• Cancer of the upper respiratory and digestive tracts
  • Head and neck cancer
  • Emphysema
  • Increased susceptibility to respiratory infections (eg chronic bronchitis, sinusitis, asthma and rhinopharyngitis)
  • Mild airway obstruction.

Cardiovascular effects

  • Cannabis inhalation results in an increase in heart rate, blood pressure and conjunctival injection. Persons with hypertension, cerebral vascular disease and ischaemic heart disease may be at increased susceptibility to these effects.


  • Mild impairment of immunity and immune reactions: clinical significance unclear.

Neuropsychiatric complications

  • Impairs motor coordination, short-term memory, tracking ability, sensory functions and learning ability
  • Headaches and dizziness
  • Adverse reactions (occur more frequently in individuals who are under stress, anxious, depressed, or who are predisposed to functional psychoses)
    • mild anxiety
    • panic and paranoia, confusion and delusional thinking
    • acute psychosis, detachment from reality, hallucinations or illusions
    • paranoid schizophrenia (it is not yet known whether cannabis precipitates schizophrenia, or if those with schizophrenia are more likely to be attracted to using cannabis as a form of self medication)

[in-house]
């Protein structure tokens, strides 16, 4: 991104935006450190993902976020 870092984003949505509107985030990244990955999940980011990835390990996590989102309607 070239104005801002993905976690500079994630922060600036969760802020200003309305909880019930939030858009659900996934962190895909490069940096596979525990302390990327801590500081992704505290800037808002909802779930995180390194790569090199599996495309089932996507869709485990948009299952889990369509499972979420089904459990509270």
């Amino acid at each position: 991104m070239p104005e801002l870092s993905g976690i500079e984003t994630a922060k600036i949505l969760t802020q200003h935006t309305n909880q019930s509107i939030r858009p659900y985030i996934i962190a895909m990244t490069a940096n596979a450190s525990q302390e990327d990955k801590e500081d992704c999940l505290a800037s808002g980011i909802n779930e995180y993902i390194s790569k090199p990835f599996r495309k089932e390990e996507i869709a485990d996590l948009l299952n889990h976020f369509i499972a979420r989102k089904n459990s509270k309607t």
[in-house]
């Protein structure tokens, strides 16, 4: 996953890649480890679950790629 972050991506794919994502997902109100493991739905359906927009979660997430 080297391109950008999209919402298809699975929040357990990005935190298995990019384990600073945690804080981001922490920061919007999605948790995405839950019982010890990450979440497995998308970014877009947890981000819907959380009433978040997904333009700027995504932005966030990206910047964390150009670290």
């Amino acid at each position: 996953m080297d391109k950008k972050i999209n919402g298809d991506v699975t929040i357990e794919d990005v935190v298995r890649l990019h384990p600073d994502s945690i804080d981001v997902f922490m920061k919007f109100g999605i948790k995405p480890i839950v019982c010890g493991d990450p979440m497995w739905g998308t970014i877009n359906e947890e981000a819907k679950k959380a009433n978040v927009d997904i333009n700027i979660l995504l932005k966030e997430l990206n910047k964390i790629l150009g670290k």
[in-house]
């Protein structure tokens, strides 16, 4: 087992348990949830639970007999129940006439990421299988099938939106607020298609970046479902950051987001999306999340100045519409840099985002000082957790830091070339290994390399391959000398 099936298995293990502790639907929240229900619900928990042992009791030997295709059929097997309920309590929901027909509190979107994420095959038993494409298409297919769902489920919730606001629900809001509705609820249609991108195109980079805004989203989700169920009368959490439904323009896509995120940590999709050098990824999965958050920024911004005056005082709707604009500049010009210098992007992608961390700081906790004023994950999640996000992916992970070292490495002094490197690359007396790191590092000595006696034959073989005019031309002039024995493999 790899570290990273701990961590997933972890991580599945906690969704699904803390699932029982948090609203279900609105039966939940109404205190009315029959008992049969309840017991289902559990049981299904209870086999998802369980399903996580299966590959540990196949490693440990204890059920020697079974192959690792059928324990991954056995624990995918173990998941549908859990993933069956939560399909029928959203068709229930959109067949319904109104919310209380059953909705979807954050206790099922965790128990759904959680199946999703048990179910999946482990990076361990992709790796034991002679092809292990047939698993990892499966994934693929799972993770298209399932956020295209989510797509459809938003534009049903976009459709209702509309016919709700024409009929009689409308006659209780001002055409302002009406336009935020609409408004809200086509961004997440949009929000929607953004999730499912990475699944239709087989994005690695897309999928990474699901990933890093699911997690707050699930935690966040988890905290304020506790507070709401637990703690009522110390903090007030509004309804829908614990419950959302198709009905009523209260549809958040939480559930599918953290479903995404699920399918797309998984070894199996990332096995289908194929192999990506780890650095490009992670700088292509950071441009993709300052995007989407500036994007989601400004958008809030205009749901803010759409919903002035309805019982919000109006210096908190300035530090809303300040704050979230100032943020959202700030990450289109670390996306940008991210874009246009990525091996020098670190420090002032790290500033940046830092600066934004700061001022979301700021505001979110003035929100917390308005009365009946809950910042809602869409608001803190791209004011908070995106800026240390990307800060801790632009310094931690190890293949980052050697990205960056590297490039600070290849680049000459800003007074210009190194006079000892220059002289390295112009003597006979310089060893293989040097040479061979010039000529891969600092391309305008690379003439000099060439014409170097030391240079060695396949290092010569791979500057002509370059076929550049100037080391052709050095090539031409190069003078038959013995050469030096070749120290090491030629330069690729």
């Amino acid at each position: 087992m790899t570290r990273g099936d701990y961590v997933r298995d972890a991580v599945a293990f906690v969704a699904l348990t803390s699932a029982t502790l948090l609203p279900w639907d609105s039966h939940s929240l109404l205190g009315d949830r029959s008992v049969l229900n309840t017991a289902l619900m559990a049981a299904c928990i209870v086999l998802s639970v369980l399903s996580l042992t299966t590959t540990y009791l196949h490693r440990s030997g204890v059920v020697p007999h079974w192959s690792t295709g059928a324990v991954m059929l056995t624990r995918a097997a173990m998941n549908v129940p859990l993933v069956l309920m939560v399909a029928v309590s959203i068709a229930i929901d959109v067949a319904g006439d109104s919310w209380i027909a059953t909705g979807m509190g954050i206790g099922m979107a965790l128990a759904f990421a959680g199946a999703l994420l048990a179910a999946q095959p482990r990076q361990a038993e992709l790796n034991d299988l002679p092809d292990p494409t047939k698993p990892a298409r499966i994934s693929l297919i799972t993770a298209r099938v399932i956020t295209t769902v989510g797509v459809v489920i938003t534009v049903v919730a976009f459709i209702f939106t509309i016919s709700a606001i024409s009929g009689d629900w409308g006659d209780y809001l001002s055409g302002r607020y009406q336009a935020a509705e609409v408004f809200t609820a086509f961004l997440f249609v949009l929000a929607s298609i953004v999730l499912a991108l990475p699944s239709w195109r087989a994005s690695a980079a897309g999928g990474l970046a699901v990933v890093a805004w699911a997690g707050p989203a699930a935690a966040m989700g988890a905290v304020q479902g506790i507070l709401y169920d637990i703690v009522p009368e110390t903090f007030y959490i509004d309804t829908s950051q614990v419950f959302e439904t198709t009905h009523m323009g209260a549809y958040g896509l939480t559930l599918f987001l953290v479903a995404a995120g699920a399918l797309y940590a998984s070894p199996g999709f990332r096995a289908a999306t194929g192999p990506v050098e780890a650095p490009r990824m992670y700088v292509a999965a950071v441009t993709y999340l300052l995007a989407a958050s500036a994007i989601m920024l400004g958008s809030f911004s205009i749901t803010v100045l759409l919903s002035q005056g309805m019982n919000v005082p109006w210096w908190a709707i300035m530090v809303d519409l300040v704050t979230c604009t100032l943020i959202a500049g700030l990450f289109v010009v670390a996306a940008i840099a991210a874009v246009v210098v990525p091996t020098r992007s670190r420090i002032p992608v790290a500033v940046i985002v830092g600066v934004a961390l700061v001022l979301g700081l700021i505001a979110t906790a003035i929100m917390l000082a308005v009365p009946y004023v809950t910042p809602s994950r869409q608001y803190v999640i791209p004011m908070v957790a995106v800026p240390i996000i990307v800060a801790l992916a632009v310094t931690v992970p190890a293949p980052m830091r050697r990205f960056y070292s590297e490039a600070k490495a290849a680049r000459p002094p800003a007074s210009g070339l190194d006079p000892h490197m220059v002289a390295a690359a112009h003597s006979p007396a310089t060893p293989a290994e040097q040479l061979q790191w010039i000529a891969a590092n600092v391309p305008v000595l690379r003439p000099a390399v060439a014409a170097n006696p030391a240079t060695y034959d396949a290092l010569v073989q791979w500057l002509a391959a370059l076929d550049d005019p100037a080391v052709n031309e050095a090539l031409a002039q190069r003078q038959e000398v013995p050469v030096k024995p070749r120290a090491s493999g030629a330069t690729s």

• dissociation of ideas, distortions of time and space, compulsiveness
    • sleeplessness
    • depression
    • amotivational syndrome
    • cannabis use has been associated with apathy and antisocial behaviours
    • observed inability of users to incorporate and use new skills, which may delay the maturation process
    • some adolescents who use cannabis have been observed to be devoid of the drive and energy normally seen in adolescents
    • impaired ability to memorise and concentrate
    • diminished scholastic and/or job performance
    • introversion

It is not yet understood whether cannabis use causes the above problems, or whether they occur as a symptom of an underlying disorder such as mental illness, or social problems revolving around the family, friends or school.

Social problems

  • Truancy can cause problems at school which may eventuate in dropping out of school at an early age and possible delinquent behaviour
  • Deterioration of academic or job performance
  • Legal problems
  • Ability to operate machinery, or drive a car etc. is impaired
  • Loss of job or problems at work resulting from cannabis use.



Signs and symptoms of tolerance, and also dependence, may persist for months in very heavy users. THC accumulates in adipose tissue and can take weeks or months to be totally excreted.


Frequent use of cannabis can produce mild physical dependence and, as a consequence, withdrawal symptoms.


The withdrawal usually starts several hours after cessation of use, is usually mild and is over within a matter of days for most users. Some of the symptoms experienced may include:

  • anxiety
  • depression
  • sleep and appetite disturbances
  • irritability
  • tremors
  • perspiration
  • nausea
  • muscle twitching
  • restlessness
  • weight loss
  • gastrointestinal upsets.